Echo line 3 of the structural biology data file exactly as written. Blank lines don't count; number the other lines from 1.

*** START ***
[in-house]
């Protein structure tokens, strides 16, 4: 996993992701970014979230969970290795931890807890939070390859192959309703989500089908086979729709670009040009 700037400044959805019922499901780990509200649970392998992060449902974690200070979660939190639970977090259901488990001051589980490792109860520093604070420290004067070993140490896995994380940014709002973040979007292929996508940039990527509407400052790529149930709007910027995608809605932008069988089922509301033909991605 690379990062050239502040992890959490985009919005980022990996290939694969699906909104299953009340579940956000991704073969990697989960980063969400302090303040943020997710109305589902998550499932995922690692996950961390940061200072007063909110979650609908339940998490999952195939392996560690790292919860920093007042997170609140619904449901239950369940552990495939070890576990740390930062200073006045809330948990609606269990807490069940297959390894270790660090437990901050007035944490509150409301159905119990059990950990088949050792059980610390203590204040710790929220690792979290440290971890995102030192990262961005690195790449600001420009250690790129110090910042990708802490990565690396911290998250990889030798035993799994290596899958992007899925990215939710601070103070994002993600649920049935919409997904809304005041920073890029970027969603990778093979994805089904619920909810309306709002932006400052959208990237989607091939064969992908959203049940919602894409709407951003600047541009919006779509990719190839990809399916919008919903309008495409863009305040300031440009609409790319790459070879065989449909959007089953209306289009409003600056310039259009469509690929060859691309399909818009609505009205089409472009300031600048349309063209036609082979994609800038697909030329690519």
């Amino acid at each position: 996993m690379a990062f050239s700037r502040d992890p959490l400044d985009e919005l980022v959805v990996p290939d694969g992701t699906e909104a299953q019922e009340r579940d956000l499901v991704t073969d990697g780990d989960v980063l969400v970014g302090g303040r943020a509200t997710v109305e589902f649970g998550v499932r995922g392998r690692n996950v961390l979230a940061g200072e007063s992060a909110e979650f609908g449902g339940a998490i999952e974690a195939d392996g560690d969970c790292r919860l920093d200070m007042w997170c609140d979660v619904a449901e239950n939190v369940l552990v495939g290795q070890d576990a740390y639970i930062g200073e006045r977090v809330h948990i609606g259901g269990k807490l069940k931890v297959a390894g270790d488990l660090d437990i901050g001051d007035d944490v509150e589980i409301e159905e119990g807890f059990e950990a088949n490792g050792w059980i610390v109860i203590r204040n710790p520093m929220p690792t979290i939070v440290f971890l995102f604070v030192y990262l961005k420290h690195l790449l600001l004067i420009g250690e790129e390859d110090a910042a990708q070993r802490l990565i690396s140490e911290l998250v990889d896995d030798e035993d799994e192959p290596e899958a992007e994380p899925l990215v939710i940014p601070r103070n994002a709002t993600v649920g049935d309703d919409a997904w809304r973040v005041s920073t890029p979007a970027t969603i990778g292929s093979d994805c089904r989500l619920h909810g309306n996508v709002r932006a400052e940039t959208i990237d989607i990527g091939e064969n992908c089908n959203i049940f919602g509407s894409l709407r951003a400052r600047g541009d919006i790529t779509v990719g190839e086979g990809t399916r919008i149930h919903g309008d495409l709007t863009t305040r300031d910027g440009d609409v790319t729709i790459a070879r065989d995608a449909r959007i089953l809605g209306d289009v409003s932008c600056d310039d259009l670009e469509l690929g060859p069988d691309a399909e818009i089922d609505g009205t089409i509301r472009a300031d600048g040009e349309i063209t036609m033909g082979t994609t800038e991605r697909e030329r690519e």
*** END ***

């Amino acid at each position: 996993m690379a990062f050239s700037r502040d992890p959490l400044d985009e919005l980022v959805v990996p290939d694969g992701t699906e909104a299953q019922e009340r579940d956000l499901v991704t073969d990697g780990d989960v980063l969400v970014g302090g303040r943020a509200t997710v109305e589902f649970g998550v499932r995922g392998r690692n996950v961390l979230a940061g200072e007063s992060a909110e979650f609908g449902g339940a998490i999952e974690a195939d392996g560690d969970c790292r919860l920093d200070m007042w997170c609140d979660v619904a449901e239950n939190v369940l552990v495939g290795q070890d576990a740390y639970i930062g200073e006045r977090v809330h948990i609606g259901g269990k807490l069940k931890v297959a390894g270790d488990l660090d437990i901050g001051d007035d944490v509150e589980i409301e159905e119990g807890f059990e950990a088949n490792g050792w059980i610390v109860i203590r204040n710790p520093m929220p690792t979290i939070v440290f971890l995102f604070v030192y990262l961005k420290h690195l790449l600001l004067i420009g250690e790129e390859d110090a910042a990708q070993r802490l990565i690396s140490e911290l998250v990889d896995d030798e035993d799994e192959p290596e899958a992007e994380p899925l990215v939710i940014p601070r103070n994002a709002t993600v649920g049935d309703d919409a997904w809304r973040v005041s920073t890029p979007a970027t969603i990778g292929s093979d994805c089904r989500l619920h909810g309306n996508v709002r932006a400052e940039t959208i990237d989607i990527g091939e064969n992908c089908n959203i049940f919602g509407s894409l709407r951003a400052r600047g541009d919006i790529t779509v990719g190839e086979g990809t399916r919008i149930h919903g309008d495409l709007t863009t305040r300031d910027g440009d609409v790319t729709i790459a070879r065989d995608a449909r959007i089953l809605g209306d289009v409003s932008c600056d310039d259009l670009e469509l690929g060859p069988d691309a399909e818009i089922d609505g009205t089409i509301r472009a300031d600048g040009e349309i063209t036609m033909g082979t994609t800038e991605r697909e030329r690519e």